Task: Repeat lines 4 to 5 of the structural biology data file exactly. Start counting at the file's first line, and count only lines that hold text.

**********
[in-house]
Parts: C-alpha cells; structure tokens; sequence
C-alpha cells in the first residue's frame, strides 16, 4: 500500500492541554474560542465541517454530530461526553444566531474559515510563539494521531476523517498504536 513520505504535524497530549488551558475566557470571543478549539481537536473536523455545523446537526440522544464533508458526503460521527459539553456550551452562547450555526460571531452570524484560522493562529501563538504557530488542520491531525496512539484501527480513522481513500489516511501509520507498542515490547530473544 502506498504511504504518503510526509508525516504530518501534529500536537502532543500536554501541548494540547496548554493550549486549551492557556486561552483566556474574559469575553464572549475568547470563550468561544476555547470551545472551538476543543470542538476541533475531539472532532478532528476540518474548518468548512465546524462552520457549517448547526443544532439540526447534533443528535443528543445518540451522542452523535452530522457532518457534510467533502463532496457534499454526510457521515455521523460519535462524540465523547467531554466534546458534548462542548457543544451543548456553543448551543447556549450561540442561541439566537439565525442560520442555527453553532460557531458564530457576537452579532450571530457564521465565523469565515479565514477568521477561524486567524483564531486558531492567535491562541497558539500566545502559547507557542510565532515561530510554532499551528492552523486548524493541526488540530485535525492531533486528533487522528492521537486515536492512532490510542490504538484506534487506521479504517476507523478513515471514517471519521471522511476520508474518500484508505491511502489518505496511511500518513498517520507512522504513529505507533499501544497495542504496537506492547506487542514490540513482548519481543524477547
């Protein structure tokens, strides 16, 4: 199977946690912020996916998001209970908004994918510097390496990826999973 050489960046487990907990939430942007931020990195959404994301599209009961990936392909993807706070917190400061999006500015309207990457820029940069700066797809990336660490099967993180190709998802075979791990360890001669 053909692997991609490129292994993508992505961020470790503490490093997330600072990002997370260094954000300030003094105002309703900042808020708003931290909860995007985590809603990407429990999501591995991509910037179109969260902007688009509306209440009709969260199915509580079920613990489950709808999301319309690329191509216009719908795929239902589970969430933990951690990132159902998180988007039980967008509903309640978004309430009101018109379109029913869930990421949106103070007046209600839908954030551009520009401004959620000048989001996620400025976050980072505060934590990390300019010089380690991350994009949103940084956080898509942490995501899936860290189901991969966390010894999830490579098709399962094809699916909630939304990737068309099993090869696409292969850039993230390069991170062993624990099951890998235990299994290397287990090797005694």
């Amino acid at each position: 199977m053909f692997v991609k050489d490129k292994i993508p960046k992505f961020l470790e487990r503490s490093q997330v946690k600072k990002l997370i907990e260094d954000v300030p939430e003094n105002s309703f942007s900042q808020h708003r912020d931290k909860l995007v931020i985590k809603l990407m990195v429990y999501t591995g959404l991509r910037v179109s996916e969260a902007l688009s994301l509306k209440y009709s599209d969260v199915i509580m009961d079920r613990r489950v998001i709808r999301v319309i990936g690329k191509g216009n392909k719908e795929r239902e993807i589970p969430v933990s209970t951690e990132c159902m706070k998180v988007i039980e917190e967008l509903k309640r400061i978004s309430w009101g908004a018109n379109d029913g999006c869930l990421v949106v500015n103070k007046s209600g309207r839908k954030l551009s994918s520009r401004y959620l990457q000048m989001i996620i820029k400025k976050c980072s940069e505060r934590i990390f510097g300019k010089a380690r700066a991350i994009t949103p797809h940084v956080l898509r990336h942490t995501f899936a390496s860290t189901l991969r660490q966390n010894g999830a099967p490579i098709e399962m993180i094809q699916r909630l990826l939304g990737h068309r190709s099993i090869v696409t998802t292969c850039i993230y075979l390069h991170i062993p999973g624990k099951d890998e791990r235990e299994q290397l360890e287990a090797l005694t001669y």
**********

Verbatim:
């Protein structure tokens, strides 16, 4: 199977946690912020996916998001209970908004994918510097390496990826999973 050489960046487990907990939430942007931020990195959404994301599209009961990936392909993807706070917190400061999006500015309207990457820029940069700066797809990336660490099967993180190709998802075979791990360890001669 053909692997991609490129292994993508992505961020470790503490490093997330600072990002997370260094954000300030003094105002309703900042808020708003931290909860995007985590809603990407429990999501591995991509910037179109969260902007688009509306209440009709969260199915509580079920613990489950709808999301319309690329191509216009719908795929239902589970969430933990951690990132159902998180988007039980967008509903309640978004309430009101018109379109029913869930990421949106103070007046209600839908954030551009520009401004959620000048989001996620400025976050980072505060934590990390300019010089380690991350994009949103940084956080898509942490995501899936860290189901991969966390010894999830490579098709399962094809699916909630939304990737068309099993090869696409292969850039993230390069991170062993624990099951890998235990299994290397287990090797005694």
């Amino acid at each position: 199977m053909f692997v991609k050489d490129k292994i993508p960046k992505f961020l470790e487990r503490s490093q997330v946690k600072k990002l997370i907990e260094d954000v300030p939430e003094n105002s309703f942007s900042q808020h708003r912020d931290k909860l995007v931020i985590k809603l990407m990195v429990y999501t591995g959404l991509r910037v179109s996916e969260a902007l688009s994301l509306k209440y009709s599209d969260v199915i509580m009961d079920r613990r489950v998001i709808r999301v319309i990936g690329k191509g216009n392909k719908e795929r239902e993807i589970p969430v933990s209970t951690e990132c159902m706070k998180v988007i039980e917190e967008l509903k309640r400061i978004s309430w009101g908004a018109n379109d029913g999006c869930l990421v949106v500015n103070k007046s209600g309207r839908k954030l551009s994918s520009r401004y959620l990457q000048m989001i996620i820029k400025k976050c980072s940069e505060r934590i990390f510097g300019k010089a380690r700066a991350i994009t949103p797809h940084v956080l898509r990336h942490t995501f899936a390496s860290t189901l991969r660490q966390n010894g999830a099967p490579i098709e399962m993180i094809q699916r909630l990826l939304g990737h068309r190709s099993i090869v696409t998802t292969c850039i993230y075979l390069h991170i062993p999973g624990k099951d890998e791990r235990e299994q290397l360890e287990a090797l005694t001669y």